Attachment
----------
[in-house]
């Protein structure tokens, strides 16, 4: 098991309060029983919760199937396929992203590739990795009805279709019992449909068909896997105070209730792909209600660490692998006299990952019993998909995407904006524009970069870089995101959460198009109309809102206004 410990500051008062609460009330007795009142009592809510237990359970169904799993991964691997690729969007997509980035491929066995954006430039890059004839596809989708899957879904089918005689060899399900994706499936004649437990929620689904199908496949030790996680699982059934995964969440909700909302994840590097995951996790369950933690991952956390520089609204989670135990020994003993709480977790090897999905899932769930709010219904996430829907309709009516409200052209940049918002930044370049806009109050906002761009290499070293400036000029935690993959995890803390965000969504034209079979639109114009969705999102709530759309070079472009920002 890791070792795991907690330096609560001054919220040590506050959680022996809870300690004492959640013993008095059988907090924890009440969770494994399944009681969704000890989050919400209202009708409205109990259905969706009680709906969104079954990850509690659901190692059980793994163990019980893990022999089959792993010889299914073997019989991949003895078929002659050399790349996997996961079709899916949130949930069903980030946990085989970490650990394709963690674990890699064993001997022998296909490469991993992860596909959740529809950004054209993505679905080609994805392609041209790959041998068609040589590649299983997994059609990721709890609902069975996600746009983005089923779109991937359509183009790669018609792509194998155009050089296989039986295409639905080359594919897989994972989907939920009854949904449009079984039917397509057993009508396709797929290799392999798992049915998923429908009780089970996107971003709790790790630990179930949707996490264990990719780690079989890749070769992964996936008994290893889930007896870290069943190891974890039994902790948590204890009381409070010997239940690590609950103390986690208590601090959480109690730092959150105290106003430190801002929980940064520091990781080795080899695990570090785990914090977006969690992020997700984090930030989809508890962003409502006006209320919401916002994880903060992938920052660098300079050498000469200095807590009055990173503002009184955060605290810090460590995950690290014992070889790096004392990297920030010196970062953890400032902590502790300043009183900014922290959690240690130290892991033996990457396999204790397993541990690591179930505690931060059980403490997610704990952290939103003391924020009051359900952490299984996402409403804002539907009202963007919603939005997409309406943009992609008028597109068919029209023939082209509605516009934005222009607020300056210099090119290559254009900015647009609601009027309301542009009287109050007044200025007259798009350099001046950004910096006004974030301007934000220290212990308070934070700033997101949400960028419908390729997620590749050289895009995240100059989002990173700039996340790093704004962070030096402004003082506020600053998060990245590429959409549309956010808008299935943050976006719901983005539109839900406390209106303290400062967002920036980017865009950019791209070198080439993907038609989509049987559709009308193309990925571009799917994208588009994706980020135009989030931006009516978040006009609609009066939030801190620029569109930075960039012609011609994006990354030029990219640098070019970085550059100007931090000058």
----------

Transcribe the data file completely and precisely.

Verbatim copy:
[in-house]
């Protein structure tokens, strides 16, 4: 098991309060029983919760199937396929992203590739990795009805279709019992449909068909896997105070209730792909209600660490692998006299990952019993998909995407904006524009970069870089995101959460198009109309809102206004 410990500051008062609460009330007795009142009592809510237990359970169904799993991964691997690729969007997509980035491929066995954006430039890059004839596809989708899957879904089918005689060899399900994706499936004649437990929620689904199908496949030790996680699982059934995964969440909700909302994840590097995951996790369950933690991952956390520089609204989670135990020994003993709480977790090897999905899932769930709010219904996430829907309709009516409200052209940049918002930044370049806009109050906002761009290499070293400036000029935690993959995890803390965000969504034209079979639109114009969705999102709530759309070079472009920002 890791070792795991907690330096609560001054919220040590506050959680022996809870300690004492959640013993008095059988907090924890009440969770494994399944009681969704000890989050919400209202009708409205109990259905969706009680709906969104079954990850509690659901190692059980793994163990019980893990022999089959792993010889299914073997019989991949003895078929002659050399790349996997996961079709899916949130949930069903980030946990085989970490650990394709963690674990890699064993001997022998296909490469991993992860596909959740529809950004054209993505679905080609994805392609041209790959041998068609040589590649299983997994059609990721709890609902069975996600746009983005089923779109991937359509183009790669018609792509194998155009050089296989039986295409639905080359594919897989994972989907939920009854949904449009079984039917397509057993009508396709797929290799392999798992049915998923429908009780089970996107971003709790790790630990179930949707996490264990990719780690079989890749070769992964996936008994290893889930007896870290069943190891974890039994902790948590204890009381409070010997239940690590609950103390986690208590601090959480109690730092959150105290106003430190801002929980940064520091990781080795080899695990570090785990914090977006969690992020997700984090930030989809508890962003409502006006209320919401916002994880903060992938920052660098300079050498000469200095807590009055990173503002009184955060605290810090460590995950690290014992070889790096004392990297920030010196970062953890400032902590502790300043009183900014922290959690240690130290892991033996990457396999204790397993541990690591179930505690931060059980403490997610704990952290939103003391924020009051359900952490299984996402409403804002539907009202963007919603939005997409309406943009992609008028597109068919029209023939082209509605516009934005222009607020300056210099090119290559254009900015647009609601009027309301542009009287109050007044200025007259798009350099001046950004910096006004974030301007934000220290212990308070934070700033997101949400960028419908390729997620590749050289895009995240100059989002990173700039996340790093704004962070030096402004003082506020600053998060990245590429959409549309956010808008299935943050976006719901983005539109839900406390209106303290400062967002920036980017865009950019791209070198080439993907038609989509049987559709009308193309990925571009799917994208588009994706980020135009989030931006009516978040006009609609009066939030801190620029569109930075960039012609011609994006990354030029990219640098070019970085550059100007931090000058």